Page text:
A new analysis revealed Tuesday that over the past two decades heat records across the U.S. have been broken twice as often as cold ones—underscoring experts' warnings about the increasingly dangerous consequences of failing to dramatically curb planet-warming emissions.
By Madison Dapcevich
Ask any resident of San Francisco about the waterfront parrots, and they will surely tell you a story of red-faced conures squawking or dive-bombing between building peaks. Ask a team of researchers from the University of Georgia, however, and they will tell you of a mysterious string of neurological poisonings impacting the naturalized flock for decades.
The initial cause of the fire was not yet known, but it has been driven by the strong wind and jumped the North Santiam River, The Salem Statesman Journal reported. As of Tuesday night, it threatened around 35 homes and 30 buildings, and was 20 percent contained.
The unanimous verdict was announced Tuesday in San Francisco in the first federal case to be brought against Monsanto, now owned by Bayer, alleging that repeated use of the company's glyphosate-containing weedkiller caused the plaintiff's cancer. Seventy-year-old Edwin Hardeman of Santa Rosa, California said he used Roundup for almost 30 years on his properties before developing non-Hodgkin's lymphoma.
"Today's verdict reinforces what another jury found last year, and what scientists with the state of California and the World Health Organization have concluded: Glyphosate causes cancer in people," Environmental Working Group President Ken Cook said in a statement. "As similar lawsuits mount, the evidence will grow that Roundup is not safe, and that the company has tried to cover it up."
Judge Vince Chhabria has split Hardeman's trial into two phases. The first, decided Tuesday, focused exclusively on whether or not Roundup use caused the plaintiff's cancer. The second, to begin Wednesday, will assess if Bayer is liable for damages.
"We are disappointed with the jury's initial decision, but we continue to believe firmly that the science confirms glyphosate-based herbicides do not cause cancer," Bayer spokesman Dan Childs said in a statement reported by The Guardian. "We are confident the evidence in phase two will show that Monsanto's conduct has been appropriate and the company should not be liable for Mr. Hardeman's cancer."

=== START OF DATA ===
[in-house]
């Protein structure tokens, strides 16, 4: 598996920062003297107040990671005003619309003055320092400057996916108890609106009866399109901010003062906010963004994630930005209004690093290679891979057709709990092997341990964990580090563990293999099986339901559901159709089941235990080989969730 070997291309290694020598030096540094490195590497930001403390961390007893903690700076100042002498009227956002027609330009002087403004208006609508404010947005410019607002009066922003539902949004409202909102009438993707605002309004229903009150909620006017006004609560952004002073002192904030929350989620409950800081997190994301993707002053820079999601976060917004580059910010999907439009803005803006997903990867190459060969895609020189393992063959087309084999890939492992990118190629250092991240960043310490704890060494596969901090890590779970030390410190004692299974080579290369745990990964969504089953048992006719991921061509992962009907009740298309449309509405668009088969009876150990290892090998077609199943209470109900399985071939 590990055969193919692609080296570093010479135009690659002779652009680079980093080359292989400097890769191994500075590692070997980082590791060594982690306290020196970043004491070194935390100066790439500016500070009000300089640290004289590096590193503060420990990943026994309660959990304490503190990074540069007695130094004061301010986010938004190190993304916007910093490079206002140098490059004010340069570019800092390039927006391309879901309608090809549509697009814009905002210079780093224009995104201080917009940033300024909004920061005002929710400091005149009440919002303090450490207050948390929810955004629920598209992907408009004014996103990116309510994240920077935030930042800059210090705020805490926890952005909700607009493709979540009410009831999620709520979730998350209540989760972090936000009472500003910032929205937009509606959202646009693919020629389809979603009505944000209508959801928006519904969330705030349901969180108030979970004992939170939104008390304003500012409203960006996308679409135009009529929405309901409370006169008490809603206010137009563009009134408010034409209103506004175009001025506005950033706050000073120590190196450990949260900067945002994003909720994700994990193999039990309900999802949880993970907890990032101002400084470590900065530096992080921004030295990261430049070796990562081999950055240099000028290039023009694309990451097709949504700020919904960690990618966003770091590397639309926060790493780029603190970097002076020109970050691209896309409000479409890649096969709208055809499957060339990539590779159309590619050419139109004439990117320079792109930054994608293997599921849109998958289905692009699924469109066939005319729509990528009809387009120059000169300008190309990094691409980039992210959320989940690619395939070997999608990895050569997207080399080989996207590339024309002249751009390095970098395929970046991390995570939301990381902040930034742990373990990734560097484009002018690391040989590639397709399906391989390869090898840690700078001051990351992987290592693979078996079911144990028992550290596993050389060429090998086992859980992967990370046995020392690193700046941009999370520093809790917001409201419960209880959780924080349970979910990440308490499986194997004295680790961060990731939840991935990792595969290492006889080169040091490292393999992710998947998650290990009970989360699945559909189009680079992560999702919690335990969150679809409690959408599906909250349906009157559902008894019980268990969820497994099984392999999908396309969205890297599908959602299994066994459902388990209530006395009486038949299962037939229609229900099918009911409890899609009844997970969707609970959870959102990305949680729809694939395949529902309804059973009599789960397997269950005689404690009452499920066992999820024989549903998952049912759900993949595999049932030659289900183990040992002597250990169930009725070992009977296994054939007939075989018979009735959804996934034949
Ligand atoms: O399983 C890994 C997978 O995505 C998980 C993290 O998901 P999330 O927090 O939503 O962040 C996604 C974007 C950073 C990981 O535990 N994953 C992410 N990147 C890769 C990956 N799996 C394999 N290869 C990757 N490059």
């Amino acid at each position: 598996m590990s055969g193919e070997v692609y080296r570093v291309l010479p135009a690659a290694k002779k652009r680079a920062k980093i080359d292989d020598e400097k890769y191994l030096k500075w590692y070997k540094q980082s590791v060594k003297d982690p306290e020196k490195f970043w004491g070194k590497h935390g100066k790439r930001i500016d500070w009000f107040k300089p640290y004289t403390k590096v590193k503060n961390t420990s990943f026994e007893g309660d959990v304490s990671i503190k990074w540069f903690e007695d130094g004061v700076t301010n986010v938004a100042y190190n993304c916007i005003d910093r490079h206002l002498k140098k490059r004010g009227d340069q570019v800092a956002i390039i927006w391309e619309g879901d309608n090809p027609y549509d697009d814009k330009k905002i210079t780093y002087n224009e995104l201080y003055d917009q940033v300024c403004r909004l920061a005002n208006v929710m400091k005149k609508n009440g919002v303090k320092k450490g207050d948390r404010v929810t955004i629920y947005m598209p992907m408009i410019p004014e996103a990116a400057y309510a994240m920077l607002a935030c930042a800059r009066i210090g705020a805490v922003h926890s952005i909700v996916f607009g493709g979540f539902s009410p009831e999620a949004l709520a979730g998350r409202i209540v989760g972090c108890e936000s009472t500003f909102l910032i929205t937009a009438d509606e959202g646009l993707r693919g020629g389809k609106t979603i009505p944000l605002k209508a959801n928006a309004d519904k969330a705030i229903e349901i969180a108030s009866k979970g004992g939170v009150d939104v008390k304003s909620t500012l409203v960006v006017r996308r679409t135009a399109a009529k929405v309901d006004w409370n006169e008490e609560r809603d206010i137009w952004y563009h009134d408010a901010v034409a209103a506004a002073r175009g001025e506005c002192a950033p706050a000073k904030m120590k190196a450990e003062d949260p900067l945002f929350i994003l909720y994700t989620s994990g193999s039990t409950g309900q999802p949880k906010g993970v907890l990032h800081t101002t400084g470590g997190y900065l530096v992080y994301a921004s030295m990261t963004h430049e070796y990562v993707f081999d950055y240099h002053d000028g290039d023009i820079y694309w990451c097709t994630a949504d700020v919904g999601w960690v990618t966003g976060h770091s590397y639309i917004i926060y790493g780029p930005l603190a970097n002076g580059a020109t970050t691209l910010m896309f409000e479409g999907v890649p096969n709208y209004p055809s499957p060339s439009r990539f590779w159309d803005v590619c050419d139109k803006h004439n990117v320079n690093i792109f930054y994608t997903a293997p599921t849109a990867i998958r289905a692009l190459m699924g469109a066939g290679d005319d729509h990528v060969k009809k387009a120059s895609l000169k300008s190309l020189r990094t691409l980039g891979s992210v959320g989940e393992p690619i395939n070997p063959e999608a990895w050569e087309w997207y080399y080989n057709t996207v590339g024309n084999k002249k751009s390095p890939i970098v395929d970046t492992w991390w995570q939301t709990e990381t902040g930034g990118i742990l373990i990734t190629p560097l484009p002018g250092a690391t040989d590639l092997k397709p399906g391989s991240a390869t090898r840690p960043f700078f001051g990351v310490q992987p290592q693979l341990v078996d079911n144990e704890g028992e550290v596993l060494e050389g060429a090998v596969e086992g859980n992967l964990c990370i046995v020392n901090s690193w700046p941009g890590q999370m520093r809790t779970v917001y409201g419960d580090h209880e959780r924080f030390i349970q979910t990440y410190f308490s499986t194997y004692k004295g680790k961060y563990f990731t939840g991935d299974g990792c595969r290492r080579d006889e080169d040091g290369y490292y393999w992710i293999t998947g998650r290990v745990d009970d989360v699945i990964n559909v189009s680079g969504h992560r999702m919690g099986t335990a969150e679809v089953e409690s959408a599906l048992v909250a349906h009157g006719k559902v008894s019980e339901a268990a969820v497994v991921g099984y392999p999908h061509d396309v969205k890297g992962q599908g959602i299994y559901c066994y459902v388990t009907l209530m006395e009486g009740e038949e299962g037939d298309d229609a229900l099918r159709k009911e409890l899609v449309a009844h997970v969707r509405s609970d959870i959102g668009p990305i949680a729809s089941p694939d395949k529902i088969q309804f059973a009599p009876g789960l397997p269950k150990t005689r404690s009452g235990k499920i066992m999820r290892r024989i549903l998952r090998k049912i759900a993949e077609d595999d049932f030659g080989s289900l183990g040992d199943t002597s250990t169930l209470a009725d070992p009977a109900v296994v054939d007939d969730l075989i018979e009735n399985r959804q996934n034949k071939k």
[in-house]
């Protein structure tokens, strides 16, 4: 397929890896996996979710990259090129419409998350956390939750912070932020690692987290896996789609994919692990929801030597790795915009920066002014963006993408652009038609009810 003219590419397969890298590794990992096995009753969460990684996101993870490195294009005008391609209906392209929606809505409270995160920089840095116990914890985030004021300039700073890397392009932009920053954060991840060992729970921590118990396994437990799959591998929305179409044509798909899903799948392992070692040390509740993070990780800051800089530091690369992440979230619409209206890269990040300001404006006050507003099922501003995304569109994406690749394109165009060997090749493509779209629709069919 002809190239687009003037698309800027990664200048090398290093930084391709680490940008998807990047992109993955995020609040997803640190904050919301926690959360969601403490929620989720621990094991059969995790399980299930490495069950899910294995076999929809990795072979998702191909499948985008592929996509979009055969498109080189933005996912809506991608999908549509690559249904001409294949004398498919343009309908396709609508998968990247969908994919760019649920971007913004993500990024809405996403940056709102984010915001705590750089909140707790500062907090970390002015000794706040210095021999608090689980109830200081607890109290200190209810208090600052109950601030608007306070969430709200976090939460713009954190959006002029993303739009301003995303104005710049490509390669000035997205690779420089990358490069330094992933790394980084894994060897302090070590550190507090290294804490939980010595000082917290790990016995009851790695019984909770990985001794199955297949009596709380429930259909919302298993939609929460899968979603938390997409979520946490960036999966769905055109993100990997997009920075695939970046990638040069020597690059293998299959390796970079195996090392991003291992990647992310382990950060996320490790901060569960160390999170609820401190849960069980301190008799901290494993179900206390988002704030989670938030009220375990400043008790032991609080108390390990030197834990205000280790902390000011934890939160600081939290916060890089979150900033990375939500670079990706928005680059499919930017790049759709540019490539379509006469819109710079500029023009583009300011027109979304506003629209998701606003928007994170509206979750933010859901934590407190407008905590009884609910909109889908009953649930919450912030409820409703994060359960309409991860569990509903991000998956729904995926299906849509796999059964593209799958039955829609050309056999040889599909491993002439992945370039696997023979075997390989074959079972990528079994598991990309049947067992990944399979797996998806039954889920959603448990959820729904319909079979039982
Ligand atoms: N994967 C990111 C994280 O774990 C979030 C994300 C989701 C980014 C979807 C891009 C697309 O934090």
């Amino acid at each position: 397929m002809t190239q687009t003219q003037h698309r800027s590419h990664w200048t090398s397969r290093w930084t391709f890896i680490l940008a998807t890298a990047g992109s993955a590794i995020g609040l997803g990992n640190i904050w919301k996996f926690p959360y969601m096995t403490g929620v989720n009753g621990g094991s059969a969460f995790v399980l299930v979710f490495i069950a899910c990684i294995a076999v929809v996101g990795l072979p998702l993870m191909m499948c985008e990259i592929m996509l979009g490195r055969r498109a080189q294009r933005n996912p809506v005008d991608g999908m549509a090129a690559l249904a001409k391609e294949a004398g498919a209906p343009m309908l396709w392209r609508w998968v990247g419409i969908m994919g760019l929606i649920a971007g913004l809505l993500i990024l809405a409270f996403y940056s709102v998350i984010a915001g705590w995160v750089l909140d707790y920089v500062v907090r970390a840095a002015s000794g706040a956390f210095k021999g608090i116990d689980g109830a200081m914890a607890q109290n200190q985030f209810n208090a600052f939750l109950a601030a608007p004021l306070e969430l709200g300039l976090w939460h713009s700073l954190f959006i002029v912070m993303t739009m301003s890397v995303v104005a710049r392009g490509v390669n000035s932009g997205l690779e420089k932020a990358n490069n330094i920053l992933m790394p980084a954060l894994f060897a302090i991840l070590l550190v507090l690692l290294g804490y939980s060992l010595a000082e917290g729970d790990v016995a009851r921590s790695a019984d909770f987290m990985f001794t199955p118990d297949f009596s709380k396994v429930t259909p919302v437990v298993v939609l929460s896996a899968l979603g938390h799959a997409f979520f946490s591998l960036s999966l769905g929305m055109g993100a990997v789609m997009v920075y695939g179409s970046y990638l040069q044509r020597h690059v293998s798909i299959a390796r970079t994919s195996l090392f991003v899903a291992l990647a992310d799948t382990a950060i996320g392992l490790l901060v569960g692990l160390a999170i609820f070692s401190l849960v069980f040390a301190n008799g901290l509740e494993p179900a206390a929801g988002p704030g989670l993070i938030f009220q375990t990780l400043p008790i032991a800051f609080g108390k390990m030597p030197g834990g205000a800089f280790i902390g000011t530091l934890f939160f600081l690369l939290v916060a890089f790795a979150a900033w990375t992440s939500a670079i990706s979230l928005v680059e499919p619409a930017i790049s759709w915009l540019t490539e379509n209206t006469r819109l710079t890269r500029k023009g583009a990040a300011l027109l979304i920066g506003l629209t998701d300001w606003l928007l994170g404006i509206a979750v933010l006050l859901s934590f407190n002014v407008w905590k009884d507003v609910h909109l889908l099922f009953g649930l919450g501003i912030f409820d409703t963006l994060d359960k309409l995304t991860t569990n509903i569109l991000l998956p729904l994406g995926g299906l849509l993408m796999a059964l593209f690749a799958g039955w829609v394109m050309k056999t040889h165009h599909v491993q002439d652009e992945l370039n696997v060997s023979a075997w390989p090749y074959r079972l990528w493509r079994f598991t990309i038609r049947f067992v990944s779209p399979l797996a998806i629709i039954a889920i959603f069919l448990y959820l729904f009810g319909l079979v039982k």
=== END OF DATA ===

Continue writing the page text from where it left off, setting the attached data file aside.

Some legal experts said that Chhabria's decision to split the trial was beneficial to Bayer, Reuters reported. The company had complained that the jury in Johnson's case had been distracted by the lawyers' claims that Monsanto had sought to mislead scientists and the public about Roundup's safety.
However, a remark made by Chhabria during the trial and reported by The Guardian was blatantly critical of the company.
"Although the evidence that Roundup causes cancer is quite equivocal, there is strong evidence from which a jury could conclude that Monsanto does not particularly care whether its product is in fact giving people cancer, focusing instead on manipulating public opinion and undermining anyone who raises genuine and legitimate concerns about the issue," he said.
Many regulatory bodies, including the U.S. Environmental Protection Agency, have ruled that glyphosate is safe for humans, but the World Health Organization's International Agency for Research on Cancer found it was "probably carcinogenic to humans" in 2015. A university study earlier this year found that glyphosate use increased cancer risk by as much as 41 percent.
Hardeman's lawyers Jennifer Moore and Aimee Wagstaff said they would now reveal Monsanto's efforts to mislead the public about the safety of its product.
"Now we can focus on the evidence that Monsanto has not taken a responsible, objective approach to the safety of Roundup," they wrote in a statement reported by The Guardian.
Hardeman's case is considered a "bellwether" trial for the more than 760 glyphosate cases Chhabria is hearing. In total, there are around 11,200 such lawsuits pending in the U.S., according to Reuters.
University of Richmond law professor Carl Tobias told Reuters that Tuesday's decision showed that the verdict in Johnson's case was not "an aberration," and could possibly predict how future juries in the thousands of pending cases would respond.